Telus Corp. is buying urban-focused wireless upstart Public Mobile for an undisclosed price, eliminating an independent player that had struggled to attract a critical mass of customers.
Vancouver-based Telus said late Wednesday that it will take over the service of Public Mobile’s 280,000 wireless customers, assuming the transaction is approved by the Competition Bureau. The deal has already received the blessing of Industry Minister James Moore, only months after Ottawa blocked Telus from buying another wireless competitor, Mobilicity, for $380-million.
The deal comes at a time when the three large telecommunications companies are fiercely competing for customers and the rights to spectrum, the airwaves used to transmit data and voice traffic. The government has put in place new restrictions on their ability to buy spectrum from smaller rivals, in order to promote a policy of ensuring at least four wireless carriers in each regional market.
However, Public Mobile’s spectrum is considered lower quality and is of “significantly lesser value than other types of spectrum,” Mr. Moore said, making it eligible for transfer.
Telus said the airwaves could be combined with the company’s networks. “Public Mobile’s G block spectrum aligns well with matching spectrum Telus holds in western Canada,” said Eros Spadotto, executive vice president of technology strategy and operations at Telus.
“The spectrum was acquired by Public Mobile from the open part of the 2008 auction, not from that set aside for new entrants, so is not subject to a transfer restriction,” he said.
Public Mobile’s future became hazy after the company did not register for the government auction of prized 700 megahertz frequency spectrum set to take place in January, 2014, which competitors such as Rogers Communications Inc., BCE Inc. and Telus will use to build out their networks.
Mr. Moore said in his statement the deal would not decrease competition in the wireless sector or be to the detriment of consumers, and stated that the government would reject any spectrum transfer requests itfelt to compromise those interests.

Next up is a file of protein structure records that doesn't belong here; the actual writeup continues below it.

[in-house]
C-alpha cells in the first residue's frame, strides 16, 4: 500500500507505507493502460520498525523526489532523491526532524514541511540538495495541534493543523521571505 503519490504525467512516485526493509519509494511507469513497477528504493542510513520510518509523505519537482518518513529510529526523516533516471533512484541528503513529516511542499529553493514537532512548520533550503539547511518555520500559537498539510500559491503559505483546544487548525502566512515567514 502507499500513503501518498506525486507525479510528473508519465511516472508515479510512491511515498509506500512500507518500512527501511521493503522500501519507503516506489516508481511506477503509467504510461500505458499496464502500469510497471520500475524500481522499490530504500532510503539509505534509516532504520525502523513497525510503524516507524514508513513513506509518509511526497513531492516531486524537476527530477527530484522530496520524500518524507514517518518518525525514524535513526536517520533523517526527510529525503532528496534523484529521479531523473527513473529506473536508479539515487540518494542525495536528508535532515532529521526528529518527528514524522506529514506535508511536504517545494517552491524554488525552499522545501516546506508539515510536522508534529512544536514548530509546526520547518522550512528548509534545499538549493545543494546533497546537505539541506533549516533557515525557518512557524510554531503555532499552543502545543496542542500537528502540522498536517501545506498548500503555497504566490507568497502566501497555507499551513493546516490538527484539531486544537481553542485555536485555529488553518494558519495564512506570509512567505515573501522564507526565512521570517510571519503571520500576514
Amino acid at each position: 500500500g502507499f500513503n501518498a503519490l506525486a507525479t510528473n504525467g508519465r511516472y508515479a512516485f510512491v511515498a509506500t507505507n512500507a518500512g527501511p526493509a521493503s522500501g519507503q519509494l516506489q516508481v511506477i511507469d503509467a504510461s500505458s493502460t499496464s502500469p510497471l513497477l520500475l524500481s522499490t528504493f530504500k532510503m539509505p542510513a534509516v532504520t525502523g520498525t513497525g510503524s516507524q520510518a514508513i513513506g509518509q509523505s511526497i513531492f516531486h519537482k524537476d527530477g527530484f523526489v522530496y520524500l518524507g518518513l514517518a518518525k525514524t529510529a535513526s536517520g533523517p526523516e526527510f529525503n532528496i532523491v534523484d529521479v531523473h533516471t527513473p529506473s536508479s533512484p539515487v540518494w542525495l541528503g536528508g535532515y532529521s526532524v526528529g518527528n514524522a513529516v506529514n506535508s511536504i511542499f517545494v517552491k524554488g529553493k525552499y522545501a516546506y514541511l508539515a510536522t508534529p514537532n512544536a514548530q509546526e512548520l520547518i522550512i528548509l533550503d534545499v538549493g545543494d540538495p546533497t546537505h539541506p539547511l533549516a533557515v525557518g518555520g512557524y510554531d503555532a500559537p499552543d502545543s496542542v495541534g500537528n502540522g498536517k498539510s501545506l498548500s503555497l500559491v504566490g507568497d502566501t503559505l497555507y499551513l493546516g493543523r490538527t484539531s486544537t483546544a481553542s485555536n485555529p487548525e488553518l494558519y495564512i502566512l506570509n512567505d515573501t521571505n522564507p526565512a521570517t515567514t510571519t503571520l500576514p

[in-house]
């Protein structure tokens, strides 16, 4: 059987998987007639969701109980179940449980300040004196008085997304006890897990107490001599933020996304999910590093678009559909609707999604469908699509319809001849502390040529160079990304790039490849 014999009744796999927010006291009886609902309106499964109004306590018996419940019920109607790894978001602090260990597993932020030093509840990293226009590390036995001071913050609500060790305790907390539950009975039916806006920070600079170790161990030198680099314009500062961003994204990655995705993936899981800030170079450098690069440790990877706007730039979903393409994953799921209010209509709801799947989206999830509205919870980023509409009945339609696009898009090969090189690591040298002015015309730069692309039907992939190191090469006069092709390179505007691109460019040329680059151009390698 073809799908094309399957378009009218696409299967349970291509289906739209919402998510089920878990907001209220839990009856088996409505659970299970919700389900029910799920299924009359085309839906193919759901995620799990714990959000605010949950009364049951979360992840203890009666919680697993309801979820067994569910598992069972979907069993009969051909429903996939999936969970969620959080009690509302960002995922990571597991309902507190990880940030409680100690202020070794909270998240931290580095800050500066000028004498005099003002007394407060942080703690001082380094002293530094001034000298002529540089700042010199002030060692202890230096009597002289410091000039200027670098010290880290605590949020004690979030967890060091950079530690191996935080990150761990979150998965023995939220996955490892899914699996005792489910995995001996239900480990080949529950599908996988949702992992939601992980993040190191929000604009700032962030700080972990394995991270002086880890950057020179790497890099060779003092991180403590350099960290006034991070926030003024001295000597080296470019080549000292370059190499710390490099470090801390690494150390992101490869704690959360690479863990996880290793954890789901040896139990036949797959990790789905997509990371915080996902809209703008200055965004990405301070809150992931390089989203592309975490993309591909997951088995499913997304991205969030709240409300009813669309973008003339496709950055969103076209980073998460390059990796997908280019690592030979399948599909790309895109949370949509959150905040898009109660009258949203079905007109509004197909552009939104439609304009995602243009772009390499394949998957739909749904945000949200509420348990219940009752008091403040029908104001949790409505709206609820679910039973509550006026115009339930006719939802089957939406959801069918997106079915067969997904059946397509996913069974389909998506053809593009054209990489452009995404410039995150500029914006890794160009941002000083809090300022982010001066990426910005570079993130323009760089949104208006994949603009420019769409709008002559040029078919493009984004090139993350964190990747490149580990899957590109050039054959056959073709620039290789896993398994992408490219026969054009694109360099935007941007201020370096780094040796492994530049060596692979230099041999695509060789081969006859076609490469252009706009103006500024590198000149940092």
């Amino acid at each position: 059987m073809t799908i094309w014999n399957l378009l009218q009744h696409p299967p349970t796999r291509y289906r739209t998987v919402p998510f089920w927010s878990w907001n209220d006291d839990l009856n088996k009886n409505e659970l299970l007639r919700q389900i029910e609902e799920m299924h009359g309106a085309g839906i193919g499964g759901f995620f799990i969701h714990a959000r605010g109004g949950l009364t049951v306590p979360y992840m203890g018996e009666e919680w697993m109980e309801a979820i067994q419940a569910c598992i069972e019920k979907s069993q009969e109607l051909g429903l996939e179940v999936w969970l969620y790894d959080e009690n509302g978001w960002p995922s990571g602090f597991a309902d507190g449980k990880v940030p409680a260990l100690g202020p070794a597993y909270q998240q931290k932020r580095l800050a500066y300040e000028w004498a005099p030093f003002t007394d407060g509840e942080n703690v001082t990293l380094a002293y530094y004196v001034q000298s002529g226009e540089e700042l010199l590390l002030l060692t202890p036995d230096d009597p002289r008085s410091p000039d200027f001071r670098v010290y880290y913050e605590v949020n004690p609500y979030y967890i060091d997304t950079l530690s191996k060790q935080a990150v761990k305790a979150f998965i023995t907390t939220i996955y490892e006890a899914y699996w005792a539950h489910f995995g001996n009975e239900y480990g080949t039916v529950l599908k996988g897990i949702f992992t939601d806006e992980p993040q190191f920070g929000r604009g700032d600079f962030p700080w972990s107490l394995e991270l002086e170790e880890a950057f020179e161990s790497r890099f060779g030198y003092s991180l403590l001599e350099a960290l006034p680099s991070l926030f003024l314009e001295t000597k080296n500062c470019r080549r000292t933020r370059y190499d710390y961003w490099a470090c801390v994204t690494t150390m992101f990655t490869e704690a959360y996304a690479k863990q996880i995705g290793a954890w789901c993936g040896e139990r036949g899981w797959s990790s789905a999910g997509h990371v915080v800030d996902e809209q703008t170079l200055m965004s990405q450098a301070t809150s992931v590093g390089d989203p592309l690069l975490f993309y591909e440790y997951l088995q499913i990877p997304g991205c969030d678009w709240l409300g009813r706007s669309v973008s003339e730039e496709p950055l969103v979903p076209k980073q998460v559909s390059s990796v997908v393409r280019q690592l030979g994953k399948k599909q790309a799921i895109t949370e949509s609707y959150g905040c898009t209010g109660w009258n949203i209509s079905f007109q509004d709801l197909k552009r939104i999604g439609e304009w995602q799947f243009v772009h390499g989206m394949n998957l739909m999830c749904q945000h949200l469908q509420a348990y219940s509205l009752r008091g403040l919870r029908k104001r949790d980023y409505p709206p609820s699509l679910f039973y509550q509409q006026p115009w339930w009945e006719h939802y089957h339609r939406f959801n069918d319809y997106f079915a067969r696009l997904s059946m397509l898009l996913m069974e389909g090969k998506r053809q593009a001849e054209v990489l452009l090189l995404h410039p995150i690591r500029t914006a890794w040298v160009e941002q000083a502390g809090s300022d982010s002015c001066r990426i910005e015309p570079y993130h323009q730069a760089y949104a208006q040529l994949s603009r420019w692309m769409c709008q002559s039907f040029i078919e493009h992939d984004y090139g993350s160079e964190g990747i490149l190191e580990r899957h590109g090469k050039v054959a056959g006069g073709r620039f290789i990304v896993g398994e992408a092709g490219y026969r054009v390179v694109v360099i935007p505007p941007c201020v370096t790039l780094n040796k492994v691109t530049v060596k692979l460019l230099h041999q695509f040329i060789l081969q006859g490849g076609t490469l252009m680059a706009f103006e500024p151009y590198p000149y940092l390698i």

Public Mobile was bought by a venture capital firm and a private equity group in firm in June, as other investors including a large pension fund backed away from the business they helped launch in 2010.
At the time it was thought that the capital from Thomvest Seed Capital Inc. and Cartesian Capital Group LLC would give Public Mobile the boost it needed to compete for more valuable spectrum, giving it a shot at competing with larger telecom players and other struggling independents.
Selling to Telus now was the right decision for customers and investors, said Alek Krstajic, Public Mobile’s CEO, in a statement. “This transaction is the best option to guarantee continued quality service for our customers and to maximize the opportunity for our employees and investors,” he said.
Anthony Lacavera, CEO of independant rival Wind Mobile, voiced his approval of the government’s decision to allow the sale. “This transfer [of spectrum] doesn’t affect the competitive landscape,” he said.
Wind had looked at combining with Public Mobile in the past, Mr. Lacavera said, but had never been interested in buying the company outright because the two companies’ networks weren’t compatible. Wind and Mobility both have AWS spectrum.
Mobilicity is currently operating under the protection of the Companies’ Creditors Arrangement Act while it restructures.
Sources have told the Globe that the wireless provider is again seeking a sale to Telus. Ottawa blocked a deal between the companies in June because of competition concerns.
|RCI.B-T Rogers Communications||47.60||
|Add to watchlist|
|BCE-T BCE Inc.||46.54||
|Add to watchlist|
|T-T TELUS Corp.||36.52||
|Add to watchlist|